The nonprofit corporation that oversees the troubled Costa Mesa Senior Center will remain intact for at least one year, board members announced during a special meeting Friday.

The board will operate independently of City Hall and will not have any say in the operations of the center once the city takes over completely in September.

The City Council voted in June to terminate Costa Mesa's existing agreement with the senior center, effectively starting a 90-day takeover process.

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On the heels of the council's decision, the Costa Mesa Senior Center board voted to form an ad hoc committee that would create a timeline for dissolving the corporation.

However, the board's attorney advised them later to keep the board intact for at least one or two years to pay outstanding bills and handle potential lawsuits that could arise against board members after the city assumes full control of the center, vice president Joan Weeks said.

"We're not dissolving the board, case closed," Weeks said.

The center's operational and financial problems came into public view after an independent audit, published in December, predicted a "fiscal crisis" for the center.

City staffers have been present at the facility since June 11 to help run the center.

Costa Mesa annually grants the senior center board $240,000 to run the West 19th Street facility.

In the past week, the city also gave the board $60,000 to cover the rest of its expenses, said executive director Aviva Goelman.

The board also discussed the possibility of closing the now public board meetings after the city takes control of the center.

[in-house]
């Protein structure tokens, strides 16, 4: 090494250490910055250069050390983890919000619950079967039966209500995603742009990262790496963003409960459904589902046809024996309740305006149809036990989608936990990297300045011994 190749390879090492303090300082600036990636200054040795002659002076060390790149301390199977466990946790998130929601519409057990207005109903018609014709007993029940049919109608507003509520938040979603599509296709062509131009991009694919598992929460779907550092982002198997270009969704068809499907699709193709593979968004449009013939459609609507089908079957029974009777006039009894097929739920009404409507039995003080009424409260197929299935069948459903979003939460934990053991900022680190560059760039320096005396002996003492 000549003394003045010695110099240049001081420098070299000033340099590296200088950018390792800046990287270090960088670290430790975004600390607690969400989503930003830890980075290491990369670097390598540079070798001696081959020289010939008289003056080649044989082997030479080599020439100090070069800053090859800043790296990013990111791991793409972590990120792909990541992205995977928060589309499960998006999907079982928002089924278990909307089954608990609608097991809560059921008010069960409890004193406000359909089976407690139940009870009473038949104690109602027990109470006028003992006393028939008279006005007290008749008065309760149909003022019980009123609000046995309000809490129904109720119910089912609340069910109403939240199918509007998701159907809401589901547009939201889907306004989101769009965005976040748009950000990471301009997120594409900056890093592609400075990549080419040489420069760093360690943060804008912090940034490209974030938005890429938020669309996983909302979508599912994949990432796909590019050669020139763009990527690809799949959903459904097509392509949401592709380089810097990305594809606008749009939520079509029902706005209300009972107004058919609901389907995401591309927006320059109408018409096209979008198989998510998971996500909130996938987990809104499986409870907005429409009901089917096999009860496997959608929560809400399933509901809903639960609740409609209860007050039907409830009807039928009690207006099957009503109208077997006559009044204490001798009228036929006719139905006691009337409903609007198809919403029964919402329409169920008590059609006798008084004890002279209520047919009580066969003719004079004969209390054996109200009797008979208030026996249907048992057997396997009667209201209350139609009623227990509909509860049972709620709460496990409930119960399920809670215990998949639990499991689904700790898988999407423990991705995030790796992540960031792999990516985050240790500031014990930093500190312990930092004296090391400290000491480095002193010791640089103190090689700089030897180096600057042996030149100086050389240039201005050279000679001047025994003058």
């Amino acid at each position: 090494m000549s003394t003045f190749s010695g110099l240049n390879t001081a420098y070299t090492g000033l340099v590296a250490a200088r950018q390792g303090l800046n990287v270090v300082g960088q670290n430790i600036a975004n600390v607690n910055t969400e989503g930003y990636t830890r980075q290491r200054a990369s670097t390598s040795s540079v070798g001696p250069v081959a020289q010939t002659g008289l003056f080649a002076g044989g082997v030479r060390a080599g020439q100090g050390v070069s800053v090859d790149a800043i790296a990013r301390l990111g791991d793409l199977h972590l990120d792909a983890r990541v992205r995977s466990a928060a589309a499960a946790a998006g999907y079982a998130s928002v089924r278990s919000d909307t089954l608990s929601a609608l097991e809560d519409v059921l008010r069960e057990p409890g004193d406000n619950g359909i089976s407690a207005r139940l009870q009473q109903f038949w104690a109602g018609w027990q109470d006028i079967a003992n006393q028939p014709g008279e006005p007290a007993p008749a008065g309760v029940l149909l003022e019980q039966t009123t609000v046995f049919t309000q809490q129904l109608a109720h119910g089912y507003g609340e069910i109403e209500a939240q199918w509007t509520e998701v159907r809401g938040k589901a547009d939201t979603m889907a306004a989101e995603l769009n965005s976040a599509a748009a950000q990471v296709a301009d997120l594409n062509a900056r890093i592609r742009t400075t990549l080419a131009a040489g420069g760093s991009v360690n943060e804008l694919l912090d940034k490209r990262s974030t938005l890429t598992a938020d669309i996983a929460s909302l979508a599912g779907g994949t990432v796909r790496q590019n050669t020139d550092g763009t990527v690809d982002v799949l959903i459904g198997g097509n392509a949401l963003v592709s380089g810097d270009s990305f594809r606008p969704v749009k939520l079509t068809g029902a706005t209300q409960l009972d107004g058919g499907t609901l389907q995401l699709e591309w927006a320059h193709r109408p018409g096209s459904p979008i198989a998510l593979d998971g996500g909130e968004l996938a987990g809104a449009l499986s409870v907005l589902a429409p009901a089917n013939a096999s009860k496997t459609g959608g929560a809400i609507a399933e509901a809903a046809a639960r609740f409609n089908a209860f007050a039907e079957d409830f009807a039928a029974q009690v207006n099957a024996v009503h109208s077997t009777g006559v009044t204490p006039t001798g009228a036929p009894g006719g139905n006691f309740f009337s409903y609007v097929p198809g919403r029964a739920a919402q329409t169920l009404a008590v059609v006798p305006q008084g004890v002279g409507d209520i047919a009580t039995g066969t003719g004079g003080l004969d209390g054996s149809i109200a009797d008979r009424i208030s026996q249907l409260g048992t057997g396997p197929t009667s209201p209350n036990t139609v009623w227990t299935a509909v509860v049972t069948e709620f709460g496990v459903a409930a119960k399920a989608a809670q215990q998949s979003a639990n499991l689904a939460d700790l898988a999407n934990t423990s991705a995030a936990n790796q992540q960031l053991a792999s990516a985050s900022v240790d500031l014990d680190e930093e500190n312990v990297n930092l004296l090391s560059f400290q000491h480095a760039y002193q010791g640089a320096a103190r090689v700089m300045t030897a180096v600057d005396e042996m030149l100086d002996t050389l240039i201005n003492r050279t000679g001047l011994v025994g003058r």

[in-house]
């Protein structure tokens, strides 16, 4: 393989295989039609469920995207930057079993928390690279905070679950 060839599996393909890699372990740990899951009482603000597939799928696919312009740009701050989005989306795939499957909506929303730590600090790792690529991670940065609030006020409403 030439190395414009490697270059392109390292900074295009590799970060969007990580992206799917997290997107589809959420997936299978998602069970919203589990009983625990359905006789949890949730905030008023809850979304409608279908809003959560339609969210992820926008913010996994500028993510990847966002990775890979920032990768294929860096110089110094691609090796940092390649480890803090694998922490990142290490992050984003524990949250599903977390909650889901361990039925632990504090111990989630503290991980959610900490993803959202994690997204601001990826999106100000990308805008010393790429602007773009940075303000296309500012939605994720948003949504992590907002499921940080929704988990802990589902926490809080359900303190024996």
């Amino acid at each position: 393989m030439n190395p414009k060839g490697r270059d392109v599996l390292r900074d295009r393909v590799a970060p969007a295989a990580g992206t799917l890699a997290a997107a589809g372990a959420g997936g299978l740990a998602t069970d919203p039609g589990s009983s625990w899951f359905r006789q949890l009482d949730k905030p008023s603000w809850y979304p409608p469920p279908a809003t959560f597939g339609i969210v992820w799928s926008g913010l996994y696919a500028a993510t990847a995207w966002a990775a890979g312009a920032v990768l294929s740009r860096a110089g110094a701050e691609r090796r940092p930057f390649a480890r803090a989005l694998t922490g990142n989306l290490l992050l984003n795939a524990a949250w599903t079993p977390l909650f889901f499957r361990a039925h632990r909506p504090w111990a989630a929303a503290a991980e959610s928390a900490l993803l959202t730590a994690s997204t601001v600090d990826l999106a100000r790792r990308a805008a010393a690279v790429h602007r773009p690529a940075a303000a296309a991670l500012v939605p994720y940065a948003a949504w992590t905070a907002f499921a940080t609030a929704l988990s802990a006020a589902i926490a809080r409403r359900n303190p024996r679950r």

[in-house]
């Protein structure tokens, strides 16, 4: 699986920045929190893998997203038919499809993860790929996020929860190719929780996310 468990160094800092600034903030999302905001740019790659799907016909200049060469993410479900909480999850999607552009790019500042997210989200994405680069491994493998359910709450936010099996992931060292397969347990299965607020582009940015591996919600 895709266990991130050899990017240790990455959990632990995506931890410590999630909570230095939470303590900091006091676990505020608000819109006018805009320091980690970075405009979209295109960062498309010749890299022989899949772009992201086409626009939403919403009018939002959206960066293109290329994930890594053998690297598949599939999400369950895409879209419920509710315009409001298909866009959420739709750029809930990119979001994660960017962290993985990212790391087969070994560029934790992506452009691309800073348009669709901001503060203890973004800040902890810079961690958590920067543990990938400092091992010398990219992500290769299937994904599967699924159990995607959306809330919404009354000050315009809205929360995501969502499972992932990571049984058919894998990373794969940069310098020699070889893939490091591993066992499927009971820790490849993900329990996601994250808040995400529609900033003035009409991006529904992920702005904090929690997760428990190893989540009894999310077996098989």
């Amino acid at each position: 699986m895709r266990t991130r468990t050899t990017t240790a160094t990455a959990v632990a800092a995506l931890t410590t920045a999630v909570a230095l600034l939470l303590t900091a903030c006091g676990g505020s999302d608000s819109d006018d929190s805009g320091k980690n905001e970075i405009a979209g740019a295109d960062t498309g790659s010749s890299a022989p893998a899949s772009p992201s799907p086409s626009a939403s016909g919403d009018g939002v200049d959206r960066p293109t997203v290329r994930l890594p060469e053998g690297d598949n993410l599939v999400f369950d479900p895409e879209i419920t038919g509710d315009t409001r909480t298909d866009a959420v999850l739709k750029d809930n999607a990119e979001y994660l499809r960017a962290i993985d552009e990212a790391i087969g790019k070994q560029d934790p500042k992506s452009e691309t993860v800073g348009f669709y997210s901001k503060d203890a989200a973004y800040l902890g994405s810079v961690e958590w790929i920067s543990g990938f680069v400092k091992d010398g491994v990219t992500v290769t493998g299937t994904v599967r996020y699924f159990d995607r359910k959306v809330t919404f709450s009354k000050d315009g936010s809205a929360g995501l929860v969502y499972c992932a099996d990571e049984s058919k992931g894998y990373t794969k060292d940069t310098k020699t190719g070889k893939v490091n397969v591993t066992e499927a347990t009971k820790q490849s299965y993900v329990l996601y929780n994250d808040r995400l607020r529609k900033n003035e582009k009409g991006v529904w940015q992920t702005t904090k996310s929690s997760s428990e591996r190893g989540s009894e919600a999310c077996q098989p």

Although it could remain intact for the next several years, once the board stops receiving public money, it will no longer be subject to the state's open meetings law, Weeks said.

"Since we're not the recipient of public funds, we're not subject to the Brown Act," she said.

The board will discuss the issue further at its next meeting on Aug. 19.

The meeting became heated during public comment when seniors began questioning the board's response to the city takeover and its involvement in the Albert Dixon Foundation, a memorial fund set up by a former senior center member in 2006 to support programs and other services at the center.

Although each member of the public is allowed three minutes to speak, several seniors' comments were interrupted by angry outbursts from board members.

John Goddard, of Costa Mesa, came to the meeting Friday to find out what was going on with the board and give his opinion of recent happenings.

After expressing criticism of the board's recent actions, the board moved on to the next speaker without letting him finish his three minutes.

Weeks sighed and said that Goddard should "shut up."

"I'm tired of you guys bitching at us," Weeks said to the seniors, adding that the board members provided service to the center on a volunteer basis and often donated money.